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Newsletter No. 14 (March 2021)

Dear readers,

we hope that you are all in good health wherever you are right now. Spring is coming and with it hopefully a bit of relief in our everyday lives during this pandemic. We want to provide you again with a quick overview of our latest publications in the Cultures of History Forum.

The past months saw a series of interesting articles published in the rubric “Politics of History”:
In November, Raphael Utz discussed for us the 2018 Russian feature film ‘Sobibor’ and the story it tells about Sobibór and the Holocaust. Apart from revealing the completely ahistorical character of this movie, as well as a deeply antisemitic undercurrent in its presentation, the article also highlighted the broader political context of this production, raising questions about the current Russian history policy regarding the Holocaust.
This review was published also as part of our continuous Focus ‘Remembering the Shoah’ in Central and Eastern Europe.

The current public and political controversies around the statue of the Soviet Marshal Ivan Stepanovich Konev in downtown Prague was the subject of the article by Jakub Vrba in December. In it, the author discussed the reasons why the controversy, which involved not only Czech historians and politicians, but also Russian Federation representatives and lawyers has flared up now and to what extent it is the result of changing narratives and shifting memory politics in the Czech Republic.

While the controversial statue in Prague was removed, the government in Hungary decided to erect a new memorial right opposite the parliament building in Budapest. Ágoston Berecz discussed the degree to which the new Trianon memorial reveals the current government’s flirtation with irredentist, 'Greater Hungary'-fantasies. While briefly reviewing public reactions to the new installation, the author's main focus was on the monument’s construction of a historical narrative of Hungary's pre-Trianon 'Golden age' which he discussed in its historical evolution. 

We all are very concerned about the news from Belarus, about the human rights violations and relentless crackdown on peaceful protesters by the regime’s police forces. Taking a slightly different approach to the analysis of the anti-government protests that seemed to come out of nowhere after the rigged election in August last year, Nelly Bekus looked at the role of historical symbols and images for mobilizing the anti-government protests and for coping with the state-inflicted violence. At the centre of her most interesting analysis were memory-related images and slogans used during the protests and the identities and values they represent.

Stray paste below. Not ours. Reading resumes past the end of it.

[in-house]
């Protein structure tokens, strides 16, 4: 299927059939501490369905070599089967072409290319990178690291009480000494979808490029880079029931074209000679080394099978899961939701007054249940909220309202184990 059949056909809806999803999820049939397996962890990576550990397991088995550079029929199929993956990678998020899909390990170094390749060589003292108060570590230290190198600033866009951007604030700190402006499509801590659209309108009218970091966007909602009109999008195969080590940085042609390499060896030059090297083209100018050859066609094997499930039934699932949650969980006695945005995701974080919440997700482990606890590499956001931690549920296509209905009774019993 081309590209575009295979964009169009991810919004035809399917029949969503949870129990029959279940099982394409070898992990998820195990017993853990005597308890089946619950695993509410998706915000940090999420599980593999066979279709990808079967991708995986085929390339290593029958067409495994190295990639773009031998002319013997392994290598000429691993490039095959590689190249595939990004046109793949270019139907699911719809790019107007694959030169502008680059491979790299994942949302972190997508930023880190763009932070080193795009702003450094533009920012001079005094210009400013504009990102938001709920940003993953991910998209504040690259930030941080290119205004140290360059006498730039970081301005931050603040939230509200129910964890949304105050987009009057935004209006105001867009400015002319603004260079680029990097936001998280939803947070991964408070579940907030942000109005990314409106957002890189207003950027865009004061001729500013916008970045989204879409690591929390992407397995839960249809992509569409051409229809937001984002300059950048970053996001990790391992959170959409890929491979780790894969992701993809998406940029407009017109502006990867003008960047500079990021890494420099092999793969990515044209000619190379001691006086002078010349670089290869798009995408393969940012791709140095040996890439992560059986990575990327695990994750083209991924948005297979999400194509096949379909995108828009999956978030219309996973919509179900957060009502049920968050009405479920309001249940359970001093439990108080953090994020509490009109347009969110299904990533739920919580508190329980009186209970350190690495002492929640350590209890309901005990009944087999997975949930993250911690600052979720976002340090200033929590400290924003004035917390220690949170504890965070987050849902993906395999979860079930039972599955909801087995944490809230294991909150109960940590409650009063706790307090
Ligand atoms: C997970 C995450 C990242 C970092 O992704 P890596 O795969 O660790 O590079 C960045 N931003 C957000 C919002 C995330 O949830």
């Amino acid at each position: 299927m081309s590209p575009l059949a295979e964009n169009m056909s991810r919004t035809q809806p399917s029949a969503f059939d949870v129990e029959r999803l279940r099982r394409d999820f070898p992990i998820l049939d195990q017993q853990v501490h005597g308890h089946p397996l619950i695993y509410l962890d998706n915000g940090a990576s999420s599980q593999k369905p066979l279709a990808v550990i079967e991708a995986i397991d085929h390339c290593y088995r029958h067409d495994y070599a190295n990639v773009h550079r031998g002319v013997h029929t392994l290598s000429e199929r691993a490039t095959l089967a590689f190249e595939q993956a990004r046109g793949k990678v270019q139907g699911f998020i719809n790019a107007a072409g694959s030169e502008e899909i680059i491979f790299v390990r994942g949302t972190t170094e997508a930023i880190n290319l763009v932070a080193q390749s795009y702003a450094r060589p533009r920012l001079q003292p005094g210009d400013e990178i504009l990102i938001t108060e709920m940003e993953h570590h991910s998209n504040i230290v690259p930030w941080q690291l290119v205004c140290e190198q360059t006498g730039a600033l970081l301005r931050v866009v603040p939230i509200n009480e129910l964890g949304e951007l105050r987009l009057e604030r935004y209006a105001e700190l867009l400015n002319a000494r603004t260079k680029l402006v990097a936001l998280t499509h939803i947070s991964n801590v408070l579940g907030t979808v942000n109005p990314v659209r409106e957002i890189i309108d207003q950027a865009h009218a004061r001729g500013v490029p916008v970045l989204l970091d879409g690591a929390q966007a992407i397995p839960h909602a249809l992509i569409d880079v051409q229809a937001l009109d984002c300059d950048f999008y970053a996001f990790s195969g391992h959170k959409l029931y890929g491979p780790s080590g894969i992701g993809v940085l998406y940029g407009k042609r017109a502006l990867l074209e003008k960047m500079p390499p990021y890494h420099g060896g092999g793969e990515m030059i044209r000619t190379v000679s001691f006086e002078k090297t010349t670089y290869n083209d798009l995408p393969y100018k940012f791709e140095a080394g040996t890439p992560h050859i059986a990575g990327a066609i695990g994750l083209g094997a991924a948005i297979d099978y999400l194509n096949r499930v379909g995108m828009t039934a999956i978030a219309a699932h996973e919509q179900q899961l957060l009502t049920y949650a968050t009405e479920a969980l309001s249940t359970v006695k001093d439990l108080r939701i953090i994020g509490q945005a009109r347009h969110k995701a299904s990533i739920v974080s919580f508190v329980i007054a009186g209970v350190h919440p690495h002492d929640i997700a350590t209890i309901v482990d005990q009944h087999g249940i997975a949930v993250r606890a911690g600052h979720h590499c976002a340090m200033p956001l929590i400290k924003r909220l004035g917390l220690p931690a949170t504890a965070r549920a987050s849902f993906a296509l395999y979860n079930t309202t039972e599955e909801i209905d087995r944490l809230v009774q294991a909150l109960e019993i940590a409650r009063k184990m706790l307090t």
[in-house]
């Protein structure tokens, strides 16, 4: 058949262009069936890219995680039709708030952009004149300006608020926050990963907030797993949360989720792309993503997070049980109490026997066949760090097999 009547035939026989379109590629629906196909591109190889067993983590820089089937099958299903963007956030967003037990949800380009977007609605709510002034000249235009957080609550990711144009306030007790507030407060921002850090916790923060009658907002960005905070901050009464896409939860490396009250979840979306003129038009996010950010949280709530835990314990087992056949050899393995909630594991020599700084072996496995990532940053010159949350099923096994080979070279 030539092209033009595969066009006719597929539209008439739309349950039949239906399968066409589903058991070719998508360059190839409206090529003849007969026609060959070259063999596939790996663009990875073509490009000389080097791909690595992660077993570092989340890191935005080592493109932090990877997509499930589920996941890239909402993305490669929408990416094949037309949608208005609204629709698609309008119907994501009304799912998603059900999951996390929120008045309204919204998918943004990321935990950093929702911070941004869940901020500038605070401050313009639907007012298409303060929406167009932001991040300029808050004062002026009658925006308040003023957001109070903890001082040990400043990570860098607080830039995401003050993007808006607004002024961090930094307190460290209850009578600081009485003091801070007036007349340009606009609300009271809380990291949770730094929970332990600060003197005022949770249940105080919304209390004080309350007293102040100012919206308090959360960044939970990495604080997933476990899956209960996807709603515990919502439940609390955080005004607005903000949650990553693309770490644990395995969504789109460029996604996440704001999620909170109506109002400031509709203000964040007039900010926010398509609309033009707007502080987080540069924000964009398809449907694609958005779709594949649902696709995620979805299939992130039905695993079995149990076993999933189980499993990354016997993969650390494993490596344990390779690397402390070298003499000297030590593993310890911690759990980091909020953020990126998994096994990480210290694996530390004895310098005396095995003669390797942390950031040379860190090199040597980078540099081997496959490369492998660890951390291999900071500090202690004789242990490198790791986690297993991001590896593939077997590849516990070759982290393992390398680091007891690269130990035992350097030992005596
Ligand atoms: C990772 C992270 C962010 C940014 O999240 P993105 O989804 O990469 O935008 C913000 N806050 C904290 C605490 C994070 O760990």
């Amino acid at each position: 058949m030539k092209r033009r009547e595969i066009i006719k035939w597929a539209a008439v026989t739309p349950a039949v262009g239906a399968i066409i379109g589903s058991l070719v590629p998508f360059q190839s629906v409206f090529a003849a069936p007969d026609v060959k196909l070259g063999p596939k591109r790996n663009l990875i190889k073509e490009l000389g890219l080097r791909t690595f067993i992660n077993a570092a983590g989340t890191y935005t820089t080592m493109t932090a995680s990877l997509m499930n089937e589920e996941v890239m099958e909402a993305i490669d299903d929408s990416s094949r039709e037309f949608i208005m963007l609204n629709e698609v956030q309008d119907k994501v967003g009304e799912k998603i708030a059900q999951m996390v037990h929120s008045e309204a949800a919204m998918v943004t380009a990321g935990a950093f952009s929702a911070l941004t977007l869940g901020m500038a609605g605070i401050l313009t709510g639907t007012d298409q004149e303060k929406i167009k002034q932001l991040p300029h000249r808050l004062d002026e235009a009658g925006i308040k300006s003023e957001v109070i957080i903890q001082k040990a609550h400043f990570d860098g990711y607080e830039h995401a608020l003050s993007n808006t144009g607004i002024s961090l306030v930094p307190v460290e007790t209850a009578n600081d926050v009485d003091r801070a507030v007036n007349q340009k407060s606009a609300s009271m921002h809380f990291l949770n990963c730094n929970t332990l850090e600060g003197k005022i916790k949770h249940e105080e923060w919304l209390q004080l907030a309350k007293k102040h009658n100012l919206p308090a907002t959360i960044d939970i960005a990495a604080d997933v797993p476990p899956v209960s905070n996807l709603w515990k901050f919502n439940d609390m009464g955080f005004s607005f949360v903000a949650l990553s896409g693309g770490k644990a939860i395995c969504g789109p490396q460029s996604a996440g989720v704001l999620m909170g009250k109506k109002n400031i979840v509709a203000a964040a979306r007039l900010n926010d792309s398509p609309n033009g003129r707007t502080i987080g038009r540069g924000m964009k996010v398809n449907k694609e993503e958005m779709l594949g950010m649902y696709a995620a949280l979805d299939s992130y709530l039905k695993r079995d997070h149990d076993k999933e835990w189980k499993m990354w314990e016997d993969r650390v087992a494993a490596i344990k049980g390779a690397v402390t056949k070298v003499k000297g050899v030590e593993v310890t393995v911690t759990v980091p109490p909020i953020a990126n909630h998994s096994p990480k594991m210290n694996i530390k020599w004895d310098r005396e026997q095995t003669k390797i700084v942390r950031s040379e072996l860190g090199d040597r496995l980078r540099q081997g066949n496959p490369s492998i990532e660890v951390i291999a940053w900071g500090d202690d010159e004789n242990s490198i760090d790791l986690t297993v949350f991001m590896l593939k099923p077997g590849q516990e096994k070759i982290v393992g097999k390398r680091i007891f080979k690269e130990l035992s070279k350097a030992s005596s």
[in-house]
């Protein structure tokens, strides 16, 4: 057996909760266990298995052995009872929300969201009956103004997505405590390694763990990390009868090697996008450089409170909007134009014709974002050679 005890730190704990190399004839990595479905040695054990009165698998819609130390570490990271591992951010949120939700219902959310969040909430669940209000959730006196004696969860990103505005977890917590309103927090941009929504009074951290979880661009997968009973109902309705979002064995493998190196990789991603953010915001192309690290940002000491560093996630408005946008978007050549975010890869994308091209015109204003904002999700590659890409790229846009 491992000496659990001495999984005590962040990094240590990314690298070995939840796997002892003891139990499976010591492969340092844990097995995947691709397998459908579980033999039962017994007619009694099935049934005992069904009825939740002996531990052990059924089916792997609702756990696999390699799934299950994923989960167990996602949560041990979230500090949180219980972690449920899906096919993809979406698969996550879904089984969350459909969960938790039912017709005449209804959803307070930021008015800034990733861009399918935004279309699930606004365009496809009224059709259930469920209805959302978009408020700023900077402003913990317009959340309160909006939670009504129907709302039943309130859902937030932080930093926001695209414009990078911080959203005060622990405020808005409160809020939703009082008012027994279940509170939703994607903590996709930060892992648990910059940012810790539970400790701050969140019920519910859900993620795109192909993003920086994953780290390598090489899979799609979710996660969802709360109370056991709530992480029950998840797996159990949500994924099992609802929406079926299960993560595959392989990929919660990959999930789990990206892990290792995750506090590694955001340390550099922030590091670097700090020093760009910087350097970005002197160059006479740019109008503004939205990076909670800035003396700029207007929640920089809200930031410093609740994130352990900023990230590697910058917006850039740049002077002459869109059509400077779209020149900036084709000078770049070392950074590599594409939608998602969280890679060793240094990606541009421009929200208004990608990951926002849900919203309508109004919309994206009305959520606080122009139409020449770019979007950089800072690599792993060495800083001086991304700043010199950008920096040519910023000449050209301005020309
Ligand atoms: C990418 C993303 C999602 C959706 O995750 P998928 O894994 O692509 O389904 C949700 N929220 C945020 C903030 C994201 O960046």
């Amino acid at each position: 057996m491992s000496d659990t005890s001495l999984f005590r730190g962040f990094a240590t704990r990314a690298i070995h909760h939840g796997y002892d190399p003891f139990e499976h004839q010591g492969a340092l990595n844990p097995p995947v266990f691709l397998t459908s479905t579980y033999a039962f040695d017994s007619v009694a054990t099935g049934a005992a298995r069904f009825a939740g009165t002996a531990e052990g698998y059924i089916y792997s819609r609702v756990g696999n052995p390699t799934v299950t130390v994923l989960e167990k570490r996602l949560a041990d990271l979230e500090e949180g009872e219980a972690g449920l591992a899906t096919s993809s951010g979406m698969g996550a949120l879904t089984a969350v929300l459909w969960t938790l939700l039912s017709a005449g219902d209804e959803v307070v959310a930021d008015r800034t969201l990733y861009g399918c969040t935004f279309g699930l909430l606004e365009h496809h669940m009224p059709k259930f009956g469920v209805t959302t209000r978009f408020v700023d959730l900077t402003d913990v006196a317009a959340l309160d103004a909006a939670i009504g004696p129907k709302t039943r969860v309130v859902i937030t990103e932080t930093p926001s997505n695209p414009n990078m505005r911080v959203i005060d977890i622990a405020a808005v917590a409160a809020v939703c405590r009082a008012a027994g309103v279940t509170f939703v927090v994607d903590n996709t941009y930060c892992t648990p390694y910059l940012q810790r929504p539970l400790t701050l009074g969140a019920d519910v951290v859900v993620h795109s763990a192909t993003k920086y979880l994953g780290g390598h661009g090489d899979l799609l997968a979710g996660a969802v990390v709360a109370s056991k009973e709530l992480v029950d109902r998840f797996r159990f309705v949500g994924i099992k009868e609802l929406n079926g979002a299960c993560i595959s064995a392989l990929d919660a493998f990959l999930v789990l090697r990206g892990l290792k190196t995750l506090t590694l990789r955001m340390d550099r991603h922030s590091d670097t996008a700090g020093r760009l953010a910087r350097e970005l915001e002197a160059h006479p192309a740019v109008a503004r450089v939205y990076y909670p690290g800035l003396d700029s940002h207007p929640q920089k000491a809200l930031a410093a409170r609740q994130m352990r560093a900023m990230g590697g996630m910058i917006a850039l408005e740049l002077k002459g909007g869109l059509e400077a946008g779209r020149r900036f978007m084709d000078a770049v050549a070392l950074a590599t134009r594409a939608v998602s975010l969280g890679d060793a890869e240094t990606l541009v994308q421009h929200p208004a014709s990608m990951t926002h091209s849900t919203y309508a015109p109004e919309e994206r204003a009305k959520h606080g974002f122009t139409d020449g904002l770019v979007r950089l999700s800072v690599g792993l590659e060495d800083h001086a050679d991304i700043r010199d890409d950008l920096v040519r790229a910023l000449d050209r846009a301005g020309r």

We hope you enjoy the reading! We would like to already alert you to an exciting set of publications in the coming weeks: an interview with legal scholar and lawyer Aleksandra Gliszczyńska-Grabias, who talked with us about the legal and political dimensions of the recent libel lawsuit against the two Holocaust historians Jan Grabowski and Barbara Engelking in Warsaw, and an article by Katrin Stoll, who will discuss the consequences of the lawsuit and the recent court verdict for Holocaust research in Poland.

Stay with us and be assured that we will continue to provide you with interesting discussions of the ever-evolving historical cultures of Central, East and South East Europe. You can also follow us on the Imre Kertész Kolleg’s facebook page as well as on Twitter (@CulturesHistory).

Eva-Clarita Pettai & Juliane Tomann
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Imre Kertész Kolleg / Cultures of History Forum · Am Planetarium 7 · Jena 07743 · Germany

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